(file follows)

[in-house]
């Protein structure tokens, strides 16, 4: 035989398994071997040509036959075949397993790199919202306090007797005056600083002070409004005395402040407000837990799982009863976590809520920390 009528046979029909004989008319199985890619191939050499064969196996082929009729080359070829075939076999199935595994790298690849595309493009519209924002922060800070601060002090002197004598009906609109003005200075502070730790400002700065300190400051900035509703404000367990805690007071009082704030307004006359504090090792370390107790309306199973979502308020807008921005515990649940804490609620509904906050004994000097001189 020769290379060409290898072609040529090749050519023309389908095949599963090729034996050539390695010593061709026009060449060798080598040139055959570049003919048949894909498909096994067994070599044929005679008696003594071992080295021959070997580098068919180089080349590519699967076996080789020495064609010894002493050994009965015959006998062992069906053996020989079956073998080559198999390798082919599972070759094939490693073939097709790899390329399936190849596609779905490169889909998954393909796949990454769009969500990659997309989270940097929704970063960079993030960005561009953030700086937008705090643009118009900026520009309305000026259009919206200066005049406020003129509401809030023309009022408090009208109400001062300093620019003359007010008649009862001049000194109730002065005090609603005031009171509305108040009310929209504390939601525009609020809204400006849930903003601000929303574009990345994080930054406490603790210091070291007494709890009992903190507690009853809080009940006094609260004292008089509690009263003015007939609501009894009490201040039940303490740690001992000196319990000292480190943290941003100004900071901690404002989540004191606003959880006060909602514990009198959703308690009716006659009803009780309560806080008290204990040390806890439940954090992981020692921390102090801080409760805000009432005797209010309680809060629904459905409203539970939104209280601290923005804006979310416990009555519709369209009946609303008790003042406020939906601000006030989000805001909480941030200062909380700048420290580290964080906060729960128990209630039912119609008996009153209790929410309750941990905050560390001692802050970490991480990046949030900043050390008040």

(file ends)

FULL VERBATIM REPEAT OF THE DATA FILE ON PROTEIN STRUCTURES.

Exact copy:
[in-house]
């Protein structure tokens, strides 16, 4: 035989398994071997040509036959075949397993790199919202306090007797005056600083002070409004005395402040407000837990799982009863976590809520920390 009528046979029909004989008319199985890619191939050499064969196996082929009729080359070829075939076999199935595994790298690849595309493009519209924002922060800070601060002090002197004598009906609109003005200075502070730790400002700065300190400051900035509703404000367990805690007071009082704030307004006359504090090792370390107790309306199973979502308020807008921005515990649940804490609620509904906050004994000097001189 020769290379060409290898072609040529090749050519023309389908095949599963090729034996050539390695010593061709026009060449060798080598040139055959570049003919048949894909498909096994067994070599044929005679008696003594071992080295021959070997580098068919180089080349590519699967076996080789020495064609010894002493050994009965015959006998062992069906053996020989079956073998080559198999390798082919599972070759094939490693073939097709790899390329399936190849596609779905490169889909998954393909796949990454769009969500990659997309989270940097929704970063960079993030960005561009953030700086937008705090643009118009900026520009309305000026259009919206200066005049406020003129509401809030023309009022408090009208109400001062300093620019003359007010008649009862001049000194109730002065005090609603005031009171509305108040009310929209504390939601525009609020809204400006849930903003601000929303574009990345994080930054406490603790210091070291007494709890009992903190507690009853809080009940006094609260004292008089509690009263003015007939609501009894009490201040039940303490740690001992000196319990000292480190943290941003100004900071901690404002989540004191606003959880006060909602514990009198959703308690009716006659009803009780309560806080008290204990040390806890439940954090992981020692921390102090801080409760805000009432005797209010309680809060629904459905409203539970939104209280601290923005804006979310416990009555519709369209009946609303008790003042406020939906601000006030989000805001909480941030200062909380700048420290580290964080906060729960128990209630039912119609008996009153209790929410309750941990905050560390001692802050970490991480990046949030900043050390008040």